Fruit has long been an important staple of the Appalachian diet. Early pioneers found wild crabapples, black cherries, plums, persimmons, paw paws, as well as peaches that had been introduced in the 16th century by Spanish explorers. To that native stock, they added their own European varieties of apples, cherries, plums, and pears. Most family farms included small orchards. Fruit was eaten fresh during harvest season, was dried for cold weather consumption, and distilled into various alcoholic brandies. Over time, family orchards face increasing competition from commercial operations, and old-time, or “heirloom” varieties of fruit began to disappear. Some growers today have tried to reverse that trend by collecting and growing the seeds of original heirloom fruits.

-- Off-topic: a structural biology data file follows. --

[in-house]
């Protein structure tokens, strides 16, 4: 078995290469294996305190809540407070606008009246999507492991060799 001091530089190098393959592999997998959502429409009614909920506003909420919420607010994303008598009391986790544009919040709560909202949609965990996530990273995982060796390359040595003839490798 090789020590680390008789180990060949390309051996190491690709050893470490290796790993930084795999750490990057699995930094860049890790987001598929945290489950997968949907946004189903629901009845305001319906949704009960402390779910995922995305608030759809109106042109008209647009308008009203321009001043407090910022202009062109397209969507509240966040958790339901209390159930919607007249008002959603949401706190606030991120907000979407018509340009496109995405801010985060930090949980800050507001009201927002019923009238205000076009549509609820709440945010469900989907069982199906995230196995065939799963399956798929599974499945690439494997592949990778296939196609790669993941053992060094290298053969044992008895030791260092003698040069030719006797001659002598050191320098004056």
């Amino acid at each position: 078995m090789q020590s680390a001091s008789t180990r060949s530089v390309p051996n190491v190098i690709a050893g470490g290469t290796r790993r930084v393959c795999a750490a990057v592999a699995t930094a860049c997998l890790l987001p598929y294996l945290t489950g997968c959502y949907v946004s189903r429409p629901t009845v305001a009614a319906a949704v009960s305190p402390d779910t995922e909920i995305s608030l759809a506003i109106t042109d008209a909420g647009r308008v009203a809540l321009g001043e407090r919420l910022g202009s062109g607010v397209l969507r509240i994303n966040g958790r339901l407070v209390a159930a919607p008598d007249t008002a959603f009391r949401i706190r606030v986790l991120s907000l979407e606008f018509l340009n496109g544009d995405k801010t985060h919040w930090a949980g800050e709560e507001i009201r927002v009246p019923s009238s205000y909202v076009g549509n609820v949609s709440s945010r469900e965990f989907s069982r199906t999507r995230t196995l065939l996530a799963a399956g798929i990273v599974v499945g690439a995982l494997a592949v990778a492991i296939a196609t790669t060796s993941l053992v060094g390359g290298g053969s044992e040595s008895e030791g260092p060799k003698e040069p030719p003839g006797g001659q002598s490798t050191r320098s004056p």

Multimedia:

Below is the Digital Heritage Moment as broadcast on the radio:

[audio:http://digitalheritage.org/wp-content/uploads/2010/08/Fruit-Orchards60Mx.mp3|titles=Fruit Orchards60Mx]

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